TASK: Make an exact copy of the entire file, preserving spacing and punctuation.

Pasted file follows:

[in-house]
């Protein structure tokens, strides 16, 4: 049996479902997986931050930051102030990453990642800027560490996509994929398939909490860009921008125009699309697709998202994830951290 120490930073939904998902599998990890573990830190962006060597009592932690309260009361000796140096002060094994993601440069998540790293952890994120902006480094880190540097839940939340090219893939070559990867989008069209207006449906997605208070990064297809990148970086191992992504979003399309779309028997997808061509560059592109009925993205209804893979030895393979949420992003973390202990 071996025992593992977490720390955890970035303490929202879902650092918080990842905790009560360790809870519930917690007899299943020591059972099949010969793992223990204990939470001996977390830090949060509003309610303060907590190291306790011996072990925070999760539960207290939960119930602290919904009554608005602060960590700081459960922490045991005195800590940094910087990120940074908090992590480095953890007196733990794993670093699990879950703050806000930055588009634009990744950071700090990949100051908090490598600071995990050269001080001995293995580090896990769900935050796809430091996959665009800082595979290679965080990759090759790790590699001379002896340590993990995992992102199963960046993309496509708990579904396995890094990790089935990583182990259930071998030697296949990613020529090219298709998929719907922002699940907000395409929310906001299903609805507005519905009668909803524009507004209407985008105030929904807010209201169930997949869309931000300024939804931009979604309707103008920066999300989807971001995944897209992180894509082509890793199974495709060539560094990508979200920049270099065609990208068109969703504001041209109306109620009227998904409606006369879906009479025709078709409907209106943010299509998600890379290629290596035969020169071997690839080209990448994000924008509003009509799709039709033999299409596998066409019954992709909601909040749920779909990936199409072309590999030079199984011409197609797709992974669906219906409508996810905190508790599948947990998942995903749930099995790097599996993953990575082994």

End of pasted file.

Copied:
[in-house]
């Protein structure tokens, strides 16, 4: 049996479902997986931050930051102030990453990642800027560490996509994929398939909490860009921008125009699309697709998202994830951290 120490930073939904998902599998990890573990830190962006060597009592932690309260009361000796140096002060094994993601440069998540790293952890994120902006480094880190540097839940939340090219893939070559990867989008069209207006449906997605208070990064297809990148970086191992992504979003399309779309028997997808061509560059592109009925993205209804893979030895393979949420992003973390202990 071996025992593992977490720390955890970035303490929202879902650092918080990842905790009560360790809870519930917690007899299943020591059972099949010969793992223990204990939470001996977390830090949060509003309610303060907590190291306790011996072990925070999760539960207290939960119930602290919904009554608005602060960590700081459960922490045991005195800590940094910087990120940074908090992590480095953890007196733990794993670093699990879950703050806000930055588009634009990744950071700090990949100051908090490598600071995990050269001080001995293995580090896990769900935050796809430091996959665009800082595979290679965080990759090759790790590699001379002896340590993990995992992102199963960046993309496509708990579904396995890094990790089935990583182990259930071998030697296949990613020529090219298709998929719907922002699940907000395409929310906001299903609805507005519905009668909803524009507004209407985008105030929904807010209201169930997949869309931000300024939804931009979604309707103008920066999300989807971001995944897209992180894509082509890793199974495709060539560094990508979200920049270099065609990208068109969703504001041209109306109620009227998904409606006369879906009479025709078709409907209106943010299509998600890379290629290596035969020169071997690839080209990448994000924008509003009509799709039709033999299409596998066409019954992709909601909040749920779909990936199409072309590999030079199984011409197609797709992974669906219906409508996810905190508790599948947990998942995903749930099995790097599996993953990575082994």